“Where Strange Drinks and Even Stranger Clients Meet.”
Which might somewhat describe the newsletter, except for the drinks part. You’re on your own there.
Crossed fingers and held breath, I think I have everything together. If not, I’ll be the second to know. Regardless, the image to the left is the cover for the prize I’ve arranged for those signing up for my newsletter, Tales From the Black Dog.
What is The Black Dog, you might ask? I’ll summarize it thusly:
“The Black Dog is an odd little pub, with strange drinks and an even stranger clientele. Sometimes it’s there. Sometimes it isn’t. Sometimes you’ll find it, and sometimes you won’t. Just don’t hit on the bartender or the bouncer, whatever you do. She’s a Banshee and he’s a Redcap. It won’t end well for you.”
The book itself is a collection of eleven flash pieces I wrote mostly for fun about the pub and the mix of humans and non-humans who inhabit the place. Those who have read Little Fire and Fog may recognize some of them. Those who have read much of mine may notice some of my themes and interests come up. Those who haven’t, I think it’s a fair if brief introduction to what I’m about. It also includes the only real Tuckerization I have ever done, though who? Ain’t telling. They know what they did. The individual pieces have appeared only in a very small (maybe 20 people) private FB group. This collection appears nowhere, period (except on your computer if you so choose), and won’t for the foreseeable future. It is my gift to you, and I hope you like it.
There will be a link on the main page, but I put one here also where you can sign up for the Newsletter.
The list asks for your email address (duh), name, and country you’re in. The name is just how you like to be addressed (Grand Moff of the Galaxy? You do you), and the country in case I need to do anything special to comply with EU rules. After that you’ll be given a link to the download page where you can choose the ebook format you prefer and have at it. Couldn’t be simpler. Well, it could, but it’s still pretty simple.
For those who do sign up, let me know how it went. I’m new at this.
Love the collection. Thanks! Looking forward to the newsletter.
Simple and excited for the newsletter AND the ebook!
Okay, I signed up, and that was a nice little collection, too. Though it and everything it in was too SHORT for my taste. Which just means I’m greedy, I guess. The piece on the leprechaun struck a chord in me, As I wrote a sketch like that myself a year back. Here it is; don’t worry, it’s too short to bore anyone.
by Brian Kunde
Old Turlough stood out in our fraternity as a tale teller in that his stories were never of himself but of his country and its native spooks. Turlough’s yarns were often short, but always pithy. He must have had a hundred, as I never heard him tell the same one twice, but there’s one in particular that sticks in my mind, his tale of the wee folk and their crock. I’ll do my best to repeat it here, in his own words as best I can recollect them.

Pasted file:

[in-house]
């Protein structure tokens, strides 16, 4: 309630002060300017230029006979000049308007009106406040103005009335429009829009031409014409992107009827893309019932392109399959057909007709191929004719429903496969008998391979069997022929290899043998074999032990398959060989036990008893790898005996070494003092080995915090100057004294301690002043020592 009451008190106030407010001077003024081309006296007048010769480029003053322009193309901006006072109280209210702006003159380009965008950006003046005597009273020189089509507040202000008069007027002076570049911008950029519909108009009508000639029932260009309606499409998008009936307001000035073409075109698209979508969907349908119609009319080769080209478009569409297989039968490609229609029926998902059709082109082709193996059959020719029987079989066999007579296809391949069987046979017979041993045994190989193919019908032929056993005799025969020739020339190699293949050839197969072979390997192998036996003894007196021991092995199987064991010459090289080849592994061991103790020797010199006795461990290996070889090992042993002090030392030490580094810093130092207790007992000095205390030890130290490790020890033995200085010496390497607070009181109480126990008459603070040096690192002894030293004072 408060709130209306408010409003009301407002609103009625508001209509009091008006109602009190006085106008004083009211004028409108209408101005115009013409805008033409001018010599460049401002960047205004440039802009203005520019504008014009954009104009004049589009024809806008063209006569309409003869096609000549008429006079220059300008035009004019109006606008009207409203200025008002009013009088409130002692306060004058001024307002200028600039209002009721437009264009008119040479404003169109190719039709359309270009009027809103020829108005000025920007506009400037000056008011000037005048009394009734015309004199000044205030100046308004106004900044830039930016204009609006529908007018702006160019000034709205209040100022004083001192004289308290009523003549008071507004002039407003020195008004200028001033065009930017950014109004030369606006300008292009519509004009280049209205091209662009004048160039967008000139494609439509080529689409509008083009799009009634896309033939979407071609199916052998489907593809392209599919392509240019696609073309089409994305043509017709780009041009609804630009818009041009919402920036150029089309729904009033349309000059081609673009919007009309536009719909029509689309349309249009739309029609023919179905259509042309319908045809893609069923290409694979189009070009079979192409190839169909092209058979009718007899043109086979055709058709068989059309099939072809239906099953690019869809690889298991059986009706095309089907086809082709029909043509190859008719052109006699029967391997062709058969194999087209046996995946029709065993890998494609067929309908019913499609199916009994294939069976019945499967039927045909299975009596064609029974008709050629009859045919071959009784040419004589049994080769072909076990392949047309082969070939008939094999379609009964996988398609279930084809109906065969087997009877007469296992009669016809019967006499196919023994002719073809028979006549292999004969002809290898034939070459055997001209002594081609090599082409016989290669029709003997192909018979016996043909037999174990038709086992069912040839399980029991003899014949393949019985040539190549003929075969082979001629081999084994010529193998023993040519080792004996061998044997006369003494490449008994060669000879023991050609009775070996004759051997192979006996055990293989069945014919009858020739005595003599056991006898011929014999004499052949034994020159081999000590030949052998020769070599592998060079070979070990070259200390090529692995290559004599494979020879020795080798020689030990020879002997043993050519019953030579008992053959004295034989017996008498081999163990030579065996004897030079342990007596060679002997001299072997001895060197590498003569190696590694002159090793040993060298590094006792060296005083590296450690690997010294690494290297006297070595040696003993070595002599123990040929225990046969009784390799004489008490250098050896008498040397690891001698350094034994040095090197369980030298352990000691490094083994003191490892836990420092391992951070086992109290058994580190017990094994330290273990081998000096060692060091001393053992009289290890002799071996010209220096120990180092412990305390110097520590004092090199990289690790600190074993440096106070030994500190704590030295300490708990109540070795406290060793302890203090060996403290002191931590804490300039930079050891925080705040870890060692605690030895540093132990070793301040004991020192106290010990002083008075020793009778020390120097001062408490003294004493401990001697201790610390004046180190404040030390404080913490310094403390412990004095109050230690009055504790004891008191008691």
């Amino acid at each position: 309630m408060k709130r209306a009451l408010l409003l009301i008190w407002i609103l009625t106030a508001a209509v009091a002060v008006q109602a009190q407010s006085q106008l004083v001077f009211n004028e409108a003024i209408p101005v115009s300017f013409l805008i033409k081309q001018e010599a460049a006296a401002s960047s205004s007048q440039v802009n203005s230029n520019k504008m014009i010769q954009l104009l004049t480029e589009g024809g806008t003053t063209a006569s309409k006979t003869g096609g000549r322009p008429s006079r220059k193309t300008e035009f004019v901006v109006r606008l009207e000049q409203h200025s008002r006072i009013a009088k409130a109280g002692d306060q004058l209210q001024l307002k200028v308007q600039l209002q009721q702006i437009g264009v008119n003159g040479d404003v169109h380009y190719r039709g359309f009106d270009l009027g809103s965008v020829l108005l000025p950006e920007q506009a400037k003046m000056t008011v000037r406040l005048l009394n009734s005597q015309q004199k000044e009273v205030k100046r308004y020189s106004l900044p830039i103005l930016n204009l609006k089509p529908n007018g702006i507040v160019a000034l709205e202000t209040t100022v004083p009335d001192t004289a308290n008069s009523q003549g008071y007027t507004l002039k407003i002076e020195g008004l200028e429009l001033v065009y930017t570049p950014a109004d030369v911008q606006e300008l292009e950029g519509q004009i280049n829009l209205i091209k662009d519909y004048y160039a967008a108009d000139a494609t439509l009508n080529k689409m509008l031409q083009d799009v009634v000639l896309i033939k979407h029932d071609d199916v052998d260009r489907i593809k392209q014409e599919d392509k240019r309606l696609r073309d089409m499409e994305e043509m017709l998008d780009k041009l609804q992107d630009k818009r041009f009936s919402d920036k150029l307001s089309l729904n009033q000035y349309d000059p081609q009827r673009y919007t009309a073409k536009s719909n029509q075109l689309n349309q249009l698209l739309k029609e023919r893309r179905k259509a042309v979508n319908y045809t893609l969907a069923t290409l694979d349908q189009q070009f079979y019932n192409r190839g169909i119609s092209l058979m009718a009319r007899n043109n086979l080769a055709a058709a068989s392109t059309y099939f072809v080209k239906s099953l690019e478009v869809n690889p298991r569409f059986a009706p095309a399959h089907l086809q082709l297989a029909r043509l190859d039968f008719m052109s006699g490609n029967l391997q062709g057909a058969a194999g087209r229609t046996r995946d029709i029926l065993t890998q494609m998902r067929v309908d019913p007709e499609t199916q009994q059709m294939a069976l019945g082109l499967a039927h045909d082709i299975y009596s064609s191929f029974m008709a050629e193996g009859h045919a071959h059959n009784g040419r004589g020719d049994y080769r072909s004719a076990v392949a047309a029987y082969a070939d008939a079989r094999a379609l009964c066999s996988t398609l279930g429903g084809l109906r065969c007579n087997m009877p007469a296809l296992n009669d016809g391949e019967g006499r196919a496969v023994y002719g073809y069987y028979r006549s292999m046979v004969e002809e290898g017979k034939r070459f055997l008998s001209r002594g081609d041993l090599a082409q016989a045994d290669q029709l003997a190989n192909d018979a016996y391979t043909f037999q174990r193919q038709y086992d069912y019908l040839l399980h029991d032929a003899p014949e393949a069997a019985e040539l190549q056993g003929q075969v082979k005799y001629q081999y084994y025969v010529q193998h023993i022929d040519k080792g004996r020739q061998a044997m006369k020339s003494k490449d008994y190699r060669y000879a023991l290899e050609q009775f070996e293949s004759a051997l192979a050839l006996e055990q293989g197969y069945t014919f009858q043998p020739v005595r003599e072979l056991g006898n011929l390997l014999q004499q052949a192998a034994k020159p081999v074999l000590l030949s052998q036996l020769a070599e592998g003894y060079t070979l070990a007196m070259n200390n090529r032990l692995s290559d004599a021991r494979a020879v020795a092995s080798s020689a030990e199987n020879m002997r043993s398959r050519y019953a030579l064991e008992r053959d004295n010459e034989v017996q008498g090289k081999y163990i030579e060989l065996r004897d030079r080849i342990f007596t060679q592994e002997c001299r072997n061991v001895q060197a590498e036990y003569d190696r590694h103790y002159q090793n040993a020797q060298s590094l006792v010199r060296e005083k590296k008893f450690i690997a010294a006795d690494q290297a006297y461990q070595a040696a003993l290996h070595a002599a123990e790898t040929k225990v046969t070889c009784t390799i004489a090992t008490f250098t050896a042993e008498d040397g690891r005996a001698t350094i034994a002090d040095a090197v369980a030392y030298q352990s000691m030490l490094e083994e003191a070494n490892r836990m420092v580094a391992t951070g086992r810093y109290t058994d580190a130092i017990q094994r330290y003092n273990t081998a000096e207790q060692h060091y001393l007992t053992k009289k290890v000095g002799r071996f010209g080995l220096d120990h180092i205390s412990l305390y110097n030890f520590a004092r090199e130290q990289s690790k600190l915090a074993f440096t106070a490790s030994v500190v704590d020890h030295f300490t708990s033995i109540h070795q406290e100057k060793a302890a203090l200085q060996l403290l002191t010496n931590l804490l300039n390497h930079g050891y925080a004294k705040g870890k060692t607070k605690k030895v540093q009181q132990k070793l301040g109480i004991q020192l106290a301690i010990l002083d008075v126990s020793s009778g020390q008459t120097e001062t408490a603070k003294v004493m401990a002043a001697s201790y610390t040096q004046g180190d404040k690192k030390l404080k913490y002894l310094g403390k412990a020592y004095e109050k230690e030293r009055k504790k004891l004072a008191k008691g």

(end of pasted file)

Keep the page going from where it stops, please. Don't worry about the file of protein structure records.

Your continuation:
“The secret they don’t tell you is, leprechauns are no richer than anyone else. The crock of gold at the end of the rainbow? It’s there, all right. Trouble is, the wee folk can no more get to it than you can. The father of all leprechauns banked his earnings there, sure, and he also laid an enchantment on his craft that sent every gold piece gained by it right to that same horde, with another magic on the rainbow itself, such that it is never truly where it appears to be. So it is that any marking the place it touches the earth will find, on getting there, the bow as far off as ever.
“That’s not to say the father himself couldn’t get to it. Oh, he knew how all right, but he kept the knowledge close, so close, in fact that he never let it out. The first seeker of his treasure tortured him to say where the gold lay hid, and that learned right enough, and seeing no more use for the old fairy shoe mender ended his misery with a blade of cold iron through the vitals. Too late the villain found the rainbow’s end ever flees.
“And so the father’s true heirs yet hold that horde in common, and every piece of gold earned from their craft still goes there. But not one of ’em can touch it, as they’ve not their progenitor’s key. One who catches a leprechaun thinks him tricky-cunning in withholding his ransom, but in truth there’s no fetching it, through die he would sooner than be confessing it.
“And that’s why, if you’ve ever the honor of having a boot repaired by one of the wee folk, you’ll be advised to render payment by preference in silver. But should you find the work short of the finest—pay in gold! You can’t cheat a leprechaun of his due, but you can ensure he sees naught of it. His wealth you cannot but add to, but the benefit of it—well, that’s quite another thing!”
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There’s always a trick to it.